Sooners' Reynolds returns to site of latest injury

Sooners' Reynolds returns to site of latest injury

Published Oct. 15, 2009 8:49 p.m. ET

When the 20th-ranked Sooners (3-2, 1-0 Big 12) return to Dallas this Saturday for their annual rivalry game against No. 3 Texas (5-0, 2-0), Reynolds will walk down the tunnel and onto the same field where his season ended a year ago. He'll stand on the same Cotton Bowl sideline where he had to watch his defense fall apart without him.

But he can't stay away.

"I've played football my whole life and couldn't imagine not playing football when I'm able to," Reynolds said.

Reynolds, the Sooners' starting middle linebacker, made up his mind the same day as last year's 45-35 loss to the Longhorns that he was going to make a third comeback. He had already had surgery twice to fix torn ligaments in his left knee suffered in spring practice in 2006 and 2007, and this time it was the anterior cruciate ligament in his right knee that was going to put him under the knife.


He told his parents after the game that he wanted to play again.

"Ryan's a fighter. You know whatever happens to him, he's going to come back at you full speed," outside linebacker Travis Lewis said. "That just shows what kind of a person he is, really."

Reynolds' absence was immediately evident. After Oklahoma opened the second half with by forcing Texas to go three-and-out, the Sooners' offense scored to go up 28-20. Reynolds was injured on the first play of the next drive, and the Longhorns would score on each of their last four possessions to claim the Golden Hat trophy.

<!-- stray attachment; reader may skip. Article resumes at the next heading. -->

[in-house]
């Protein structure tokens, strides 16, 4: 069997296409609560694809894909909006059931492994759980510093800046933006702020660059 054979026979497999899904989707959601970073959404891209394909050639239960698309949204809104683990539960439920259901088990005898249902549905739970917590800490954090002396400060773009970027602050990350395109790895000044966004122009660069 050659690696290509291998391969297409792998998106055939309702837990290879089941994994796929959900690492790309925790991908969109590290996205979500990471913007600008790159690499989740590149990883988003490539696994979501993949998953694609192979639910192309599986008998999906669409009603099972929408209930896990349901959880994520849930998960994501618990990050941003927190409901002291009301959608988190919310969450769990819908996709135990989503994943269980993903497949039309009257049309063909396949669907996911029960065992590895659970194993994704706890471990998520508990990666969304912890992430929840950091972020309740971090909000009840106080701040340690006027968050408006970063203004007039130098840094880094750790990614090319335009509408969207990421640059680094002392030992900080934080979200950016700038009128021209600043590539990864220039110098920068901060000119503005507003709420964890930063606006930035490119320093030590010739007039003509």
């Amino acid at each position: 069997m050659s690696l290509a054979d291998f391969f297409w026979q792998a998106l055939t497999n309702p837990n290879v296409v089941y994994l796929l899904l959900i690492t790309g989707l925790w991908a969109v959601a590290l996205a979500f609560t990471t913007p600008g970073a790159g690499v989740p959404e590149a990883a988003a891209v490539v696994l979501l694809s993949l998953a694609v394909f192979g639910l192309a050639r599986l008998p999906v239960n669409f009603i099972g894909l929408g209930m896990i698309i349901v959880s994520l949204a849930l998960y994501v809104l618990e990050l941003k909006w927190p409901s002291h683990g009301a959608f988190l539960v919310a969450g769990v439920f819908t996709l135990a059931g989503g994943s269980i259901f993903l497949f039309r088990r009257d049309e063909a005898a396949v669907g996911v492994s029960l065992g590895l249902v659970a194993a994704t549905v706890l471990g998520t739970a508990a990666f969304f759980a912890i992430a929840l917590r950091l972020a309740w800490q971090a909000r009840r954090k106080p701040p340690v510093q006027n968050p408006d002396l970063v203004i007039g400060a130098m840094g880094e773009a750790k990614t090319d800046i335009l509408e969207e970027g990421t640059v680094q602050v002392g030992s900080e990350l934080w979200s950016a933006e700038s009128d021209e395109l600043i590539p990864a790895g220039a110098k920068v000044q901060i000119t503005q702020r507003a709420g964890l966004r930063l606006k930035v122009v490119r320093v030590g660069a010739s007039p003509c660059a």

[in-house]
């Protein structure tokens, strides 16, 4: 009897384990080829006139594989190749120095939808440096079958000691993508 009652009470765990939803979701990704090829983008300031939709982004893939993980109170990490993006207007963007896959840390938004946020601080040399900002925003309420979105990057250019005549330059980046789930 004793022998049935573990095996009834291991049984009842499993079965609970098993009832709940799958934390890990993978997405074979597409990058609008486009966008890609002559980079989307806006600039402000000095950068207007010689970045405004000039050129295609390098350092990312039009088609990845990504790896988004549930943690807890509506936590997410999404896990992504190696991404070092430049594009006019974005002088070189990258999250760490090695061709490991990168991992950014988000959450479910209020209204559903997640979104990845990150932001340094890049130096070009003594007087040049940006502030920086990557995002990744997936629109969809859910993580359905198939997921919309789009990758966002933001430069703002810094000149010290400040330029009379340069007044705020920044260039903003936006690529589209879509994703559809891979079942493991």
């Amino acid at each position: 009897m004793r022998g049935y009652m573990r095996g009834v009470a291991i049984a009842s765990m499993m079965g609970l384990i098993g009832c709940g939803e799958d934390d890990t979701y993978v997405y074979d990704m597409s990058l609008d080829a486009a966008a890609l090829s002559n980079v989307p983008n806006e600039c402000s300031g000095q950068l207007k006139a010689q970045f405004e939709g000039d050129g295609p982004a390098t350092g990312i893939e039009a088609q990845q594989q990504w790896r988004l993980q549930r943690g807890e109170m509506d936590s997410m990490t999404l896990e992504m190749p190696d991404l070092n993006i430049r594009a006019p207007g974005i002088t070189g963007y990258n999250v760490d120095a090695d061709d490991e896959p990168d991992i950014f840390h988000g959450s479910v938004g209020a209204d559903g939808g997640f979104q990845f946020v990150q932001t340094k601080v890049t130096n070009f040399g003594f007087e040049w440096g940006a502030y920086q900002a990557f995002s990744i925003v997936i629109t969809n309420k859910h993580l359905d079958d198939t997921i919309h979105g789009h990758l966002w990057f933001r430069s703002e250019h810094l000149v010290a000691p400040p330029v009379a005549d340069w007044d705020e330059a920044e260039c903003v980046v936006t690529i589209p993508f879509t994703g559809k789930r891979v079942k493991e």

"It was huge for us. He called the defense. He made the checks. He told everybody what's coming," Lewis said. "When he went out, there was really nobody to call the defense. We were making calls the wrong way. We weren't making the checks that we were supposed to."

After getting checked out by the team's medical staff, Reynolds remained on the sideline with his helmet on. Through his head ran thoughts of whether he'd be able to play again.

"I was just real emotional and I kind of wanted to hide away and keep my thoughts to myself," Reynolds said.

His teammates, meanwhile, felt the void not only because of his ability to make sure they were in the right spots before the snap but their emotional ties to Reynolds.

"He was the leader whenever he got hurt," outside linebacker Keenan Clayton said. "When he went off the field, Ryan, he was the leader in the film room, he was the leader on the field at practice, whenever he wasn't participating. It's just in his blood. Ryan, he's a leader. Ryan came in here and picked up a role as a leader even as a young guy.

"All of the guys on the defense look up to Ryan."

Now that he's healthy again, Reynolds is right back in the middle of Oklahoma's defense. His 39 tackles and three sacks both rank second on the team, and he also has an interception and a forced fumble this season.

"I think it's a great story," defensive coordinator Brent Venables said. "Everybody in our family thinks it is. How can't you have respect and admiration? I mean, I don't have his kind of toughness and I'd be willing to believe that a lot of people out there don't have his kind of toughness and what's in there."

Reynolds, who has applied to the NCAA for a sixth year of eligibility because of his injuries, admits that there are still nagging effects from the knee surgeries. When there's a lull in the game, his knee can get stiff.

Venables, who's in charge of the Sooners' linebackers, is quick to defend Reynolds against suggestions that he's slowed down. Reynolds was one of the few players Venables has ever graded out at 100 percent - one game before last year's Red River Rivalry - and he approached his coach seeking areas he could have improved.

"I question the type of people that want to question him, that take a moment of their breath and their life to say anything in a negative way," Venables said. "Are there issues? Probably so. I think that you would assume that, right? The guy's gone through three knee surgeries.

"All I know is that when he's out there on the field, we play pretty dang good and he's the best we've got out there and we like having him out there."